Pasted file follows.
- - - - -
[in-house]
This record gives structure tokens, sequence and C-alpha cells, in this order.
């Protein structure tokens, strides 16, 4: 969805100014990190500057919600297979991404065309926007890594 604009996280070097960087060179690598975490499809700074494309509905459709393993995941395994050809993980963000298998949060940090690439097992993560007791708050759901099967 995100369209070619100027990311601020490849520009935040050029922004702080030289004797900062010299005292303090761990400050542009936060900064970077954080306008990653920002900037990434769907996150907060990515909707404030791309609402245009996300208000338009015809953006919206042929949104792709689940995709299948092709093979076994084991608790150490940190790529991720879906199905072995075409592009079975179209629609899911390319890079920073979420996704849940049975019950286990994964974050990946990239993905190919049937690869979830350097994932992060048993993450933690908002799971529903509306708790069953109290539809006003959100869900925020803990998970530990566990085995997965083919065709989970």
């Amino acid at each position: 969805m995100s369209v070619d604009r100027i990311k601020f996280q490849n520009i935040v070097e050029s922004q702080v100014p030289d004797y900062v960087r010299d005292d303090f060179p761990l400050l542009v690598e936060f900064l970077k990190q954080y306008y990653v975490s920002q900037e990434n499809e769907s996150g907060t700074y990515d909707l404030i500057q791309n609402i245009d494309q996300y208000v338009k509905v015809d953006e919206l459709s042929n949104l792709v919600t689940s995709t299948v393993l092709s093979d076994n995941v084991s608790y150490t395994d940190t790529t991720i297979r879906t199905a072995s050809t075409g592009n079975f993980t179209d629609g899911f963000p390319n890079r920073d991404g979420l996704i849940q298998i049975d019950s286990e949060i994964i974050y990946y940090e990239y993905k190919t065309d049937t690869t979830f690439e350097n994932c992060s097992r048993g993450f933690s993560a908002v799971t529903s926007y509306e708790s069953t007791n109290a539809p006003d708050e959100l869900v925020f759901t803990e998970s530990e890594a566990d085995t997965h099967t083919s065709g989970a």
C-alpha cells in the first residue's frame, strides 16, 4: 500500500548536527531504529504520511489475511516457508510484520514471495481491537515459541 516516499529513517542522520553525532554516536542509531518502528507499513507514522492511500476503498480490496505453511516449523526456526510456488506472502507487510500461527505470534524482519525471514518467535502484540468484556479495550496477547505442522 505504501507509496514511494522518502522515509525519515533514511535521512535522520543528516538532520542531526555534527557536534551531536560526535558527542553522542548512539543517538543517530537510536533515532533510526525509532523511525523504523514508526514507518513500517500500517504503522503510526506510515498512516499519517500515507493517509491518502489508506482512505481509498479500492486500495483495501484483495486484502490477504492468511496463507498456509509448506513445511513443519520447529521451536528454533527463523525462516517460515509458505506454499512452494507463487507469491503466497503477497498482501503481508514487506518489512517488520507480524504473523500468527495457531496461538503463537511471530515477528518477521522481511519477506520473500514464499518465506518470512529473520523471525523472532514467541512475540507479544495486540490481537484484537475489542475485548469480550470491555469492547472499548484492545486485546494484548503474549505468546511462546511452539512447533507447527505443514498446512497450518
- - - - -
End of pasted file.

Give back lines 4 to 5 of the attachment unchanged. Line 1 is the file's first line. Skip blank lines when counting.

């Amino acid at each position: 969805m995100s369209v070619d604009r100027i990311k601020f996280q490849n520009i935040v070097e050029s922004q702080v100014p030289d004797y900062v960087r010299d005292d303090f060179p761990l400050l542009v690598e936060f900064l970077k990190q954080y306008y990653v975490s920002q900037e990434n499809e769907s996150g907060t700074y990515d909707l404030i500057q791309n609402i245009d494309q996300y208000v338009k509905v015809d953006e919206l459709s042929n949104l792709v919600t689940s995709t299948v393993l092709s093979d076994n995941v084991s608790y150490t395994d940190t790529t991720i297979r879906t199905a072995s050809t075409g592009n079975f993980t179209d629609g899911f963000p390319n890079r920073d991404g979420l996704i849940q298998i049975d019950s286990e949060i994964i974050y990946y940090e990239y993905k190919t065309d049937t690869t979830f690439e350097n994932c992060s097992r048993g993450f933690s993560a908002v799971t529903s926007y509306e708790s069953t007791n109290a539809p006003d708050e959100l869900v925020f759901t803990e998970s530990e890594a566990d085995t997965h099967t083919s065709g989970a």
C-alpha cells in the first residue's frame, strides 16, 4: 500500500548536527531504529504520511489475511516457508510484520514471495481491537515459541 516516499529513517542522520553525532554516536542509531518502528507499513507514522492511500476503498480490496505453511516449523526456526510456488506472502507487510500461527505470534524482519525471514518467535502484540468484556479495550496477547505442522 505504501507509496514511494522518502522515509525519515533514511535521512535522520543528516538532520542531526555534527557536534551531536560526535558527542553522542548512539543517538543517530537510536533515532533510526525509532523511525523504523514508526514507518513500517500500517504503522503510526506510515498512516499519517500515507493517509491518502489508506482512505481509498479500492486500495483495501484483495486484502490477504492468511496463507498456509509448506513445511513443519520447529521451536528454533527463523525462516517460515509458505506454499512452494507463487507469491503466497503477497498482501503481508514487506518489512517488520507480524504473523500468527495457531496461538503463537511471530515477528518477521522481511519477506520473500514464499518465506518470512529473520523471525523472532514467541512475540507479544495486540490481537484484537475489542475485548469480550470491555469492547472499548484492545486485546494484548503474549505468546511462546511452539512447533507447527505443514498446512497450518